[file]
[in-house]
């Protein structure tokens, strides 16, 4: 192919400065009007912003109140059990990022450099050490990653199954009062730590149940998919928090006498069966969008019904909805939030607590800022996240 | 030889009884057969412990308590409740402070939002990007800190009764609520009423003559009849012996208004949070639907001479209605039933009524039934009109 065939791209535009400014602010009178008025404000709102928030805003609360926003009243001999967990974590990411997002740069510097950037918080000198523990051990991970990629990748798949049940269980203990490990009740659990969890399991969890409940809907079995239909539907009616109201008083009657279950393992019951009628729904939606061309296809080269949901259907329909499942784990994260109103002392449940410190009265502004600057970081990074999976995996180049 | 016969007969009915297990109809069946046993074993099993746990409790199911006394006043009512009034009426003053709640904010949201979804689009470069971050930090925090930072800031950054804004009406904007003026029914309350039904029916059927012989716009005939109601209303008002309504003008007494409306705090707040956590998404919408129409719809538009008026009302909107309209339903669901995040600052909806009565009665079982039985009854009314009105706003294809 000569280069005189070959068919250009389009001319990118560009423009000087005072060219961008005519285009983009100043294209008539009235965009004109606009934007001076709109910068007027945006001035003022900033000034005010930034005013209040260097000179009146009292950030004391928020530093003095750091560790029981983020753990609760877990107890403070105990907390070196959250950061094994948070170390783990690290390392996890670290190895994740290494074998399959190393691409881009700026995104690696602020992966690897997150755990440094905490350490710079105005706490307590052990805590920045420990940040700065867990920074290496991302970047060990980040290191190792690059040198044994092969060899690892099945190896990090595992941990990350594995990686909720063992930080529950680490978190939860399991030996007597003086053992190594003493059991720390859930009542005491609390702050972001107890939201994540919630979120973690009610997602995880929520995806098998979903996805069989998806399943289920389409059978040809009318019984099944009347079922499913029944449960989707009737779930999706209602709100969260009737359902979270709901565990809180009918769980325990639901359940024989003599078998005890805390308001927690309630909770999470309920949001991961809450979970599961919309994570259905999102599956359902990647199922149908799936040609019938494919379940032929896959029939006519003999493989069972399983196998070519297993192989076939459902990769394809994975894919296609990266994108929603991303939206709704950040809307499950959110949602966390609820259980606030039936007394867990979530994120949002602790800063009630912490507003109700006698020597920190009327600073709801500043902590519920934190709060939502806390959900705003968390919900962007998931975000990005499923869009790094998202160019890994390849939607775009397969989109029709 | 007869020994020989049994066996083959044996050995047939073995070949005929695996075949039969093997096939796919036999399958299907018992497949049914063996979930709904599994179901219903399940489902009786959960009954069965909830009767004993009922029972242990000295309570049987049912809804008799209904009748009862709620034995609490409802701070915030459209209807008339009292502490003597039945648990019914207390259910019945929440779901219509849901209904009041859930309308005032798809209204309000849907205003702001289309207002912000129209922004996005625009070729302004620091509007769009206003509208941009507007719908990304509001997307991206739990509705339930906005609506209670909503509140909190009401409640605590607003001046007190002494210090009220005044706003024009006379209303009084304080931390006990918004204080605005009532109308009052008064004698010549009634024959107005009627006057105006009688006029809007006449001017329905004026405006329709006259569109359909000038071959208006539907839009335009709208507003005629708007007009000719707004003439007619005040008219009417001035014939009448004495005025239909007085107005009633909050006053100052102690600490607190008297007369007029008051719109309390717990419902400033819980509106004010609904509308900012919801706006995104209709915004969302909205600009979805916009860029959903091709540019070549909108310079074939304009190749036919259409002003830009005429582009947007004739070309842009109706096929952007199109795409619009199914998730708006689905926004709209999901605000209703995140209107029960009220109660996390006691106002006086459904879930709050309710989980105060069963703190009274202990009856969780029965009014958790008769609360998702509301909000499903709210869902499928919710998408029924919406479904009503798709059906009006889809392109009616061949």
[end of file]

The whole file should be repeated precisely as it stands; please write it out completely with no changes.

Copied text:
[in-house]
């Protein structure tokens, strides 16, 4: 192919400065009007912003109140059990990022450099050490990653199954009062730590149940998919928090006498069966969008019904909805939030607590800022996240 | 030889009884057969412990308590409740402070939002990007800190009764609520009423003559009849012996208004949070639907001479209605039933009524039934009109 065939791209535009400014602010009178008025404000709102928030805003609360926003009243001999967990974590990411997002740069510097950037918080000198523990051990991970990629990748798949049940269980203990490990009740659990969890399991969890409940809907079995239909539907009616109201008083009657279950393992019951009628729904939606061309296809080269949901259907329909499942784990994260109103002392449940410190009265502004600057970081990074999976995996180049 | 016969007969009915297990109809069946046993074993099993746990409790199911006394006043009512009034009426003053709640904010949201979804689009470069971050930090925090930072800031950054804004009406904007003026029914309350039904029916059927012989716009005939109601209303008002309504003008007494409306705090707040956590998404919408129409719809538009008026009302909107309209339903669901995040600052909806009565009665079982039985009854009314009105706003294809 000569280069005189070959068919250009389009001319990118560009423009000087005072060219961008005519285009983009100043294209008539009235965009004109606009934007001076709109910068007027945006001035003022900033000034005010930034005013209040260097000179009146009292950030004391928020530093003095750091560790029981983020753990609760877990107890403070105990907390070196959250950061094994948070170390783990690290390392996890670290190895994740290494074998399959190393691409881009700026995104690696602020992966690897997150755990440094905490350490710079105005706490307590052990805590920045420990940040700065867990920074290496991302970047060990980040290191190792690059040198044994092969060899690892099945190896990090595992941990990350594995990686909720063992930080529950680490978190939860399991030996007597003086053992190594003493059991720390859930009542005491609390702050972001107890939201994540919630979120973690009610997602995880929520995806098998979903996805069989998806399943289920389409059978040809009318019984099944009347079922499913029944449960989707009737779930999706209602709100969260009737359902979270709901565990809180009918769980325990639901359940024989003599078998005890805390308001927690309630909770999470309920949001991961809450979970599961919309994570259905999102599956359902990647199922149908799936040609019938494919379940032929896959029939006519003999493989069972399983196998070519297993192989076939459902990769394809994975894919296609990266994108929603991303939206709704950040809307499950959110949602966390609820259980606030039936007394867990979530994120949002602790800063009630912490507003109700006698020597920190009327600073709801500043902590519920934190709060939502806390959900705003968390919900962007998931975000990005499923869009790094998202160019890994390849939607775009397969989109029709 | 007869020994020989049994066996083959044996050995047939073995070949005929695996075949039969093997096939796919036999399958299907018992497949049914063996979930709904599994179901219903399940489902009786959960009954069965909830009767004993009922029972242990000295309570049987049912809804008799209904009748009862709620034995609490409802701070915030459209209807008339009292502490003597039945648990019914207390259910019945929440779901219509849901209904009041859930309308005032798809209204309000849907205003702001289309207002912000129209922004996005625009070729302004620091509007769009206003509208941009507007719908990304509001997307991206739990509705339930906005609506209670909503509140909190009401409640605590607003001046007190002494210090009220005044706003024009006379209303009084304080931390006990918004204080605005009532109308009052008064004698010549009634024959107005009627006057105006009688006029809007006449001017329905004026405006329709006259569109359909000038071959208006539907839009335009709208507003005629708007007009000719707004003439007619005040008219009417001035014939009448004495005025239909007085107005009633909050006053100052102690600490607190008297007369007029008051719109309390717990419902400033819980509106004010609904509308900012919801706006995104209709915004969302909205600009979805916009860029959903091709540019070549909108310079074939304009190749036919259409002003830009005429582009947007004739070309842009109706096929952007199109795409619009199914998730708006689905926004709209999901605000209703995140209107029960009220109660996390006691106002006086459904879930709050309710989980105060069963703190009274202990009856969780029965009014958790008769609360998702509301909000499903709210869902499928919710998408029924919406479904009503798709059906009006889809392109009616061949």